She spent her days in a dusty library, slowly wheeling a cart laden with books up one aisle, then down another, stopping periodically to resort and arrange the books lining the shelves. Sometimes, while she worked, she talked to herself. Sometimes she talked to the books. Always she searched for something that would make her happy.
Her husband ate the meals she prepared for him at home, usually without comment, then left for his study to work. Where once he had been affectionate and kind towards her, almost doting, now she found him only dutiful. It had become apparent early in their marriage that she could bring him no children so his resolve became to earn a living and continue his studies. As she was infertile, he felt she had nothing new or interesting for him, so he devoted himself to his work.
They lived comfortably and he tried on many occasions to convince her to leave her job at the library. It stung his pride to think she felt they needed the money. But she knew they didn’t need the money. She did it because she like the work. She liked the hours alone it gave her with the books.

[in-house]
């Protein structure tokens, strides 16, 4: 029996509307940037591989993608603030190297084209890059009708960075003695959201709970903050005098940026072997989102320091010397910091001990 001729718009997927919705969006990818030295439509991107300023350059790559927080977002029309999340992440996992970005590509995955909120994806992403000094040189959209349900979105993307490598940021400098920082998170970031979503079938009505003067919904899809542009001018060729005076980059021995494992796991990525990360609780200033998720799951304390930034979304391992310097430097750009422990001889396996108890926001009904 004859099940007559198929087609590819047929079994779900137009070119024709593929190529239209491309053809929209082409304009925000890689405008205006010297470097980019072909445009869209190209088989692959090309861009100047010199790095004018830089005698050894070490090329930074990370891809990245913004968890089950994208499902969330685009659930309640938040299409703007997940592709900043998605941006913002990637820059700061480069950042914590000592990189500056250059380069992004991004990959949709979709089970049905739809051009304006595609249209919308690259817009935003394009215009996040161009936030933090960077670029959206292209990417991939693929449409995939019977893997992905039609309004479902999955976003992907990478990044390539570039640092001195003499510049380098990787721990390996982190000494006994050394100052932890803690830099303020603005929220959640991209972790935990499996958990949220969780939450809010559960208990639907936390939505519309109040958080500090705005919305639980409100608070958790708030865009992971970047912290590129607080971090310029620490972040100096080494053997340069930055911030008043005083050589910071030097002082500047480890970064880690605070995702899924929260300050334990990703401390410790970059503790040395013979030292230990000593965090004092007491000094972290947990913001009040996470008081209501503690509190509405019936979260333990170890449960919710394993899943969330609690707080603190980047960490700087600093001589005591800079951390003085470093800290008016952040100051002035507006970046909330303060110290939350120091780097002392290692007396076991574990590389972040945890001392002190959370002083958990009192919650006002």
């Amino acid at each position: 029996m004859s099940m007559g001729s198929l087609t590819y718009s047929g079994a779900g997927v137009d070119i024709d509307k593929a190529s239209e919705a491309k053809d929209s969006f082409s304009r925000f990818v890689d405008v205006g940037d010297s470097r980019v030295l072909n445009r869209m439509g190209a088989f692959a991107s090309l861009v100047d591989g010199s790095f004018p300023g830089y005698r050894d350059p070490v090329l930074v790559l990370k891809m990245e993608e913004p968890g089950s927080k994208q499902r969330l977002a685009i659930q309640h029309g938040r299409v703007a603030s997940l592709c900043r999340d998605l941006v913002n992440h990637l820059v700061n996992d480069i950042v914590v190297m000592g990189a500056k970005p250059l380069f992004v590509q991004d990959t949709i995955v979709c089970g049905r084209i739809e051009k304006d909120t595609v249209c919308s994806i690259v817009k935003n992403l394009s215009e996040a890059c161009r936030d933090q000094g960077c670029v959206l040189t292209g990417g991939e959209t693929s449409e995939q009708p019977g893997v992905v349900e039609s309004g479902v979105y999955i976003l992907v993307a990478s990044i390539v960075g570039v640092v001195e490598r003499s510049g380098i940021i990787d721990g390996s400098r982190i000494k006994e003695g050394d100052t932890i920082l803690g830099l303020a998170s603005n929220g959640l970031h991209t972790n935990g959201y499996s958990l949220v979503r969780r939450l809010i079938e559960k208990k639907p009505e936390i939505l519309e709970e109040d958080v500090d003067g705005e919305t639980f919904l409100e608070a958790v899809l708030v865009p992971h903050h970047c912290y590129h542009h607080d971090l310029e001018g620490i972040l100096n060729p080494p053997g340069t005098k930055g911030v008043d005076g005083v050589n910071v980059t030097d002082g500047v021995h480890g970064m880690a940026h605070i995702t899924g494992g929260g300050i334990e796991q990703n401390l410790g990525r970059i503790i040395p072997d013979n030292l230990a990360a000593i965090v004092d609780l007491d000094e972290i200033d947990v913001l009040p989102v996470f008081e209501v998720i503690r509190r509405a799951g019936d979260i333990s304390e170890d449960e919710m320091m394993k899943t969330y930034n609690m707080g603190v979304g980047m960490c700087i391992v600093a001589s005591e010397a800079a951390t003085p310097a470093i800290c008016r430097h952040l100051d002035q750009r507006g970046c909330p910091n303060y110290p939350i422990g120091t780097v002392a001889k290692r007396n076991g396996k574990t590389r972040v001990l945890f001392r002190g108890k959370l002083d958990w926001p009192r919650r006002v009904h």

Still, it gave her a no small satisfaction that her job hurt his pride. She never meant it as hurtful or cruel, but all the same she needed to have some effect on the man she married. For where he was dutiful, he was often obtuse. Where he was hardworking, he was often distant and at the office.
One afternoon he came home unexpectedly and walked in on her in bed, the coverlet tented over her raised knees, her hands busy under the covers.
“I forgot my reading glasses,” he announced flatly as he stepped to the bedside. Her heart froze on her chest pushing her to the teetering brink.
“You hear that noise? That buzzing?” he said as he scanned the room for his glasses. His expression flickered a shade of curiosity and then he saw his glasses. His typical distracted smile returned. “I’m glad you’re taking a nap. Enjoy it.” He picked up his glasses from the end table and kissed her forehead. A half-smiled was the last thing she saw before he before he closed the door behind himself.